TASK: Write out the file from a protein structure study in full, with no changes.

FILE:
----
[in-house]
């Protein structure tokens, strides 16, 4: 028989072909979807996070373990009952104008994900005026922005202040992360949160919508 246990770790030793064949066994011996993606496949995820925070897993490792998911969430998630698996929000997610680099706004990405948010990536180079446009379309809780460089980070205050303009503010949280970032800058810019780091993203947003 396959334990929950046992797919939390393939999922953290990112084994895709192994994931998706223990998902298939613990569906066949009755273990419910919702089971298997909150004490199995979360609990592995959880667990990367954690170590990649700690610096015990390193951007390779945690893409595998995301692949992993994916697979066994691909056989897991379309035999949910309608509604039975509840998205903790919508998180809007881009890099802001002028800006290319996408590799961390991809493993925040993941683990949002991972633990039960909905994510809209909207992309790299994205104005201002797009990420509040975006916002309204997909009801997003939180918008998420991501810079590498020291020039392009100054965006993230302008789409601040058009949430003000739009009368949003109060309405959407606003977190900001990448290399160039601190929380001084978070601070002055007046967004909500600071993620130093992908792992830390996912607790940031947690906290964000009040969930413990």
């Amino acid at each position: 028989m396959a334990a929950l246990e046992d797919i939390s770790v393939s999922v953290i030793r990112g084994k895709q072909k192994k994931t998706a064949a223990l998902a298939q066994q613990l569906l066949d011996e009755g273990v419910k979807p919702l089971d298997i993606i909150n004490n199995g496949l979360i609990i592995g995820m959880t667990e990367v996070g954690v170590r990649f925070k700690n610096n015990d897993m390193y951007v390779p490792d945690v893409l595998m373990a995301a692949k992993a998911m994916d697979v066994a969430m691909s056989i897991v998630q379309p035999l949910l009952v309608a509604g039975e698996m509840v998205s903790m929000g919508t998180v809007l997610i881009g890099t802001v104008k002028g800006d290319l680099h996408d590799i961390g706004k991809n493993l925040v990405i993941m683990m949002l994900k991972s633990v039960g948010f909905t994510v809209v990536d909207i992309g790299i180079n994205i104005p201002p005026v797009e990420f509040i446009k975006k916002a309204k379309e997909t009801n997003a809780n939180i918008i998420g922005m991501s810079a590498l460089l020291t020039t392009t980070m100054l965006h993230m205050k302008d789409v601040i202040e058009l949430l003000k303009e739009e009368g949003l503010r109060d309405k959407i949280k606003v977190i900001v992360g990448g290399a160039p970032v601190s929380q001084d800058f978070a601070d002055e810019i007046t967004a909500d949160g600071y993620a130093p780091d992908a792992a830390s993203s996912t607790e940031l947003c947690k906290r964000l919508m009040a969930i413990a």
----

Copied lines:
[in-house]
């Protein structure tokens, strides 16, 4: 028989072909979807996070373990009952104008994900005026922005202040992360949160919508 246990770790030793064949066994011996993606496949995820925070897993490792998911969430998630698996929000997610680099706004990405948010990536180079446009379309809780460089980070205050303009503010949280970032800058810019780091993203947003 396959334990929950046992797919939390393939999922953290990112084994895709192994994931998706223990998902298939613990569906066949009755273990419910919702089971298997909150004490199995979360609990592995959880667990990367954690170590990649700690610096015990390193951007390779945690893409595998995301692949992993994916697979066994691909056989897991379309035999949910309608509604039975509840998205903790919508998180809007881009890099802001002028800006290319996408590799961390991809493993925040993941683990949002991972633990039960909905994510809209909207992309790299994205104005201002797009990420509040975006916002309204997909009801997003939180918008998420991501810079590498020291020039392009100054965006993230302008789409601040058009949430003000739009009368949003109060309405959407606003977190900001990448290399160039601190929380001084978070601070002055007046967004909500600071993620130093992908792992830390996912607790940031947690906290964000009040969930413990």
């Amino acid at each position: 028989m396959a334990a929950l246990e046992d797919i939390s770790v393939s999922v953290i030793r990112g084994k895709q072909k192994k994931t998706a064949a223990l998902a298939q066994q613990l569906l066949d011996e009755g273990v419910k979807p919702l089971d298997i993606i909150n004490n199995g496949l979360i609990i592995g995820m959880t667990e990367v996070g954690v170590r990649f925070k700690n610096n015990d897993m390193y951007v390779p490792d945690v893409l595998m373990a995301a692949k992993a998911m994916d697979v066994a969430m691909s056989i897991v998630q379309p035999l949910l009952v309608a509604g039975e698996m509840v998205s903790m929000g919508t998180v809007l997610i881009g890099t802001v104008k002028g800006d290319l680099h996408d590799i961390g706004k991809n493993l925040v990405i993941m683990m949002l994900k991972s633990v039960g948010f909905t994510v809209v990536d909207i992309g790299i180079n994205i104005p201002p005026v797009e990420f509040i446009k975006k916002a309204k379309e997909t009801n997003a809780n939180i918008i998420g922005m991501s810079a590498l460089l020291t020039t392009t980070m100054l965006h993230m205050k302008d789409v601040i202040e058009l949430l003000k303009e739009e009368g949003l503010r109060d309405k959407i949280k606003v977190i900001v992360g990448g290399a160039p970032v601190s929380q001084d800058f978070a601070d002055e810019i007046t967004a909500d949160g600071y993620a130093p780091d992908a792992a830390s993203s996912t607790e940031l947003c947690k906290r964000l919508m009040a969930i413990a």